Email is a significant part of my business life, and probably yours as well. I really appreciate a well-written email. And, I’m frequently frustrated by a poorly written one. Janelle Estes’ recent post, Email Subject Lines: 5 Tips to Attract Readers is written with newsletters in mind, but I think most of the points generalize to apply to any email.
Her first point about the content of the subject line easily generalizes to use specific meaningful content in a subject line. Have you ever received an email where the subject is “Question” and the body is something like “Could you send me the link to the project folder?” I always wonder why the sender didn’t just have a subject “Please send me the link to the project folder”. I could process that a lot faster. I have to admit, I’m pleased to know this is not just me, because Estes does mention that the interaction cost of opening an email is high.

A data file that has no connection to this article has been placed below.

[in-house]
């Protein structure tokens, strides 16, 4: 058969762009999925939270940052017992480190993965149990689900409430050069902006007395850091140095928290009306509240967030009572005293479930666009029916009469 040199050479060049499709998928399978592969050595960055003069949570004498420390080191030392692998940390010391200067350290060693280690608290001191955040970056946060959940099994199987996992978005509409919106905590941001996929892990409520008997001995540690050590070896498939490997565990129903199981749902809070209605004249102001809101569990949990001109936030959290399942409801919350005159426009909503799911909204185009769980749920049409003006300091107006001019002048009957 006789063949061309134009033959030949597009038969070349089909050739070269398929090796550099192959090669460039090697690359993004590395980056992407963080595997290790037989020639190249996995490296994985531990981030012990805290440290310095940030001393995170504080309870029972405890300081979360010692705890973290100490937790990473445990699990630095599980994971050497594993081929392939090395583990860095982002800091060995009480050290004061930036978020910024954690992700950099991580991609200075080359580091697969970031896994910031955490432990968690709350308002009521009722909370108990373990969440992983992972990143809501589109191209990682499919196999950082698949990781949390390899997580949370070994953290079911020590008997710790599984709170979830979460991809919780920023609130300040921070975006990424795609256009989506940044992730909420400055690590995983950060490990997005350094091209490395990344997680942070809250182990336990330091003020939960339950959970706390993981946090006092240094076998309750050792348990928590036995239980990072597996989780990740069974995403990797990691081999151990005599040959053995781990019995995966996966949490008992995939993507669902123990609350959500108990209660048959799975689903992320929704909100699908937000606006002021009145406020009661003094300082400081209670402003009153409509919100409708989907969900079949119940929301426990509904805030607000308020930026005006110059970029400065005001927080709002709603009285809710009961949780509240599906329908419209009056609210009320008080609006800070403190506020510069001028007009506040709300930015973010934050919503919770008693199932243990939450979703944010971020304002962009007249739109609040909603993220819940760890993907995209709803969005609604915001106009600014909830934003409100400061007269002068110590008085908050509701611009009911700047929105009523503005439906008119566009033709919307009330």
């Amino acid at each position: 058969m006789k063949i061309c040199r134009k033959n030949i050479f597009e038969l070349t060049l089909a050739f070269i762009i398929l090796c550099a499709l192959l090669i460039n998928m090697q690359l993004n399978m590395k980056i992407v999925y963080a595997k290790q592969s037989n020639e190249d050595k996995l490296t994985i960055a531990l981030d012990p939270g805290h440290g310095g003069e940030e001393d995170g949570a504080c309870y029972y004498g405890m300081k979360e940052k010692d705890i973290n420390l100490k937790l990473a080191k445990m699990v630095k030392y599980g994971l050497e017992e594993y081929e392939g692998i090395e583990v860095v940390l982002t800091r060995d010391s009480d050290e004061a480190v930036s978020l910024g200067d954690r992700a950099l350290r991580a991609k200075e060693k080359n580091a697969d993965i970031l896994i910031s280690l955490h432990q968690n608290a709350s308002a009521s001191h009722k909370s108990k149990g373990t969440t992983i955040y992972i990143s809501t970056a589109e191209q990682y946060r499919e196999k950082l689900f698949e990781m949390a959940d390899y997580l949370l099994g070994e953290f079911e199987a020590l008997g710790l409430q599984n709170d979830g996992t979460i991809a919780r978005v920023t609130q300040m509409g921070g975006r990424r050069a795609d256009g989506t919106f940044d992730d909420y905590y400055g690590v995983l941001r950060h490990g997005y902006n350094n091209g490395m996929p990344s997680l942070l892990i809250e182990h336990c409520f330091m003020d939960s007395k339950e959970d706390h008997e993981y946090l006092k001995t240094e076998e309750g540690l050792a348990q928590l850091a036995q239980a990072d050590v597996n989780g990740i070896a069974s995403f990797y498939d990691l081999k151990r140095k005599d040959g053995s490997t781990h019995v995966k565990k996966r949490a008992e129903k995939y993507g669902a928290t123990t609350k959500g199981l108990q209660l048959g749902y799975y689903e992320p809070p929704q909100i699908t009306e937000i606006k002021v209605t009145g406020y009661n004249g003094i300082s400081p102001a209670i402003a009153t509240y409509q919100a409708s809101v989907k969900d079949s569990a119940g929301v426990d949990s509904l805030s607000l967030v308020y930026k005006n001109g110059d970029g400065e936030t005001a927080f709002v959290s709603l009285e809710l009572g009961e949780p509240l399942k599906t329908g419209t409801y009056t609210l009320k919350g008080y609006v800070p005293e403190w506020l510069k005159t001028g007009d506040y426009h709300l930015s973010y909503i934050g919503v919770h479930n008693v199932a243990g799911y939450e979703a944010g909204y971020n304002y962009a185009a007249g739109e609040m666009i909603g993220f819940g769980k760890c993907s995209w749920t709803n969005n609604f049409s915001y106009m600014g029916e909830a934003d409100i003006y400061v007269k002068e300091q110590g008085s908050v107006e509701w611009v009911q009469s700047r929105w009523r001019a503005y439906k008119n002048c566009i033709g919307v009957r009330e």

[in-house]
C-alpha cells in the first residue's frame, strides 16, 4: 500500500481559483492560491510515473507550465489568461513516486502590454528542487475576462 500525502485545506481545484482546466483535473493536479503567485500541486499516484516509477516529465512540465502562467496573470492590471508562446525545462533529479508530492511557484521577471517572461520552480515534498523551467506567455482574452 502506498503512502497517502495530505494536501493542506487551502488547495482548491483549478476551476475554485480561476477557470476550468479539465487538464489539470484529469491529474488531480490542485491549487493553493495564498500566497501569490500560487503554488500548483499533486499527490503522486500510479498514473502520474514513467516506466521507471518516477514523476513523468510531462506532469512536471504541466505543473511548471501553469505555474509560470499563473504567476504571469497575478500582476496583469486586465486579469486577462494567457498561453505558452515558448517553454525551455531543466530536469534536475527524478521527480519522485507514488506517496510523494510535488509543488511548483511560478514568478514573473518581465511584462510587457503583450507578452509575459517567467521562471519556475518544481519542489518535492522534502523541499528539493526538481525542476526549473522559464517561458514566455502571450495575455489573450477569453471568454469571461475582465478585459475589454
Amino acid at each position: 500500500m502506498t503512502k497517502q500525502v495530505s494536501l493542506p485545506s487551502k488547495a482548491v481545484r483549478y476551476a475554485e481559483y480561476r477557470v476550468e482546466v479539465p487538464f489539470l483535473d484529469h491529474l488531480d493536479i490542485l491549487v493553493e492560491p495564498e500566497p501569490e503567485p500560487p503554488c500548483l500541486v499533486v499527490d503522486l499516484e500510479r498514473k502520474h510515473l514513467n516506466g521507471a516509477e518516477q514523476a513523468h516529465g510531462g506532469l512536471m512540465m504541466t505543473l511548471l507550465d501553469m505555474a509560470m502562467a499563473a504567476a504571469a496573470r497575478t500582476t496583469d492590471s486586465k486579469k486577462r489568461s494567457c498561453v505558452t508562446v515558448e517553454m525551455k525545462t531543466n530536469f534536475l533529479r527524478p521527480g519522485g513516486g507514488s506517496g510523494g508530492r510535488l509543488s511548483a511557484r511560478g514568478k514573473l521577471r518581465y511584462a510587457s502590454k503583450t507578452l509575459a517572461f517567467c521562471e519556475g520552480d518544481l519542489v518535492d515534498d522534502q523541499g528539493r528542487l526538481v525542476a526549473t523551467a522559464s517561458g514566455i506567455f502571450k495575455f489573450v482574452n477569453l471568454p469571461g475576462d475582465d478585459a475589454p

The second point is to front-load subject lines. This doesn’t need generalization, it’s already general. I wondered if it meant I should move the “Please” in my earlier subject line to the end? I decided that I’m okay with “Please” staying at the front because it very concisely (and politely) conveys that I am making a request. The limit to 40 characters was a good reminder for me. I’ve been known to write a long subject line…
Not repeating sender information and not using recipient’s names, Estes’ third and fourth points, are interesting, but probably not as applicable to our email. They do drive home the point of really thinking about what you are saying and conveying meaningful information.
I found her fifth point, about avoiding symbols and special characters, informative. I’ve never used them in subject lines, and now I know it wouldn’t be a great idea to start.
So much of our jobs are about effective communication. I love tips likes Estes’ to make my communication more effective.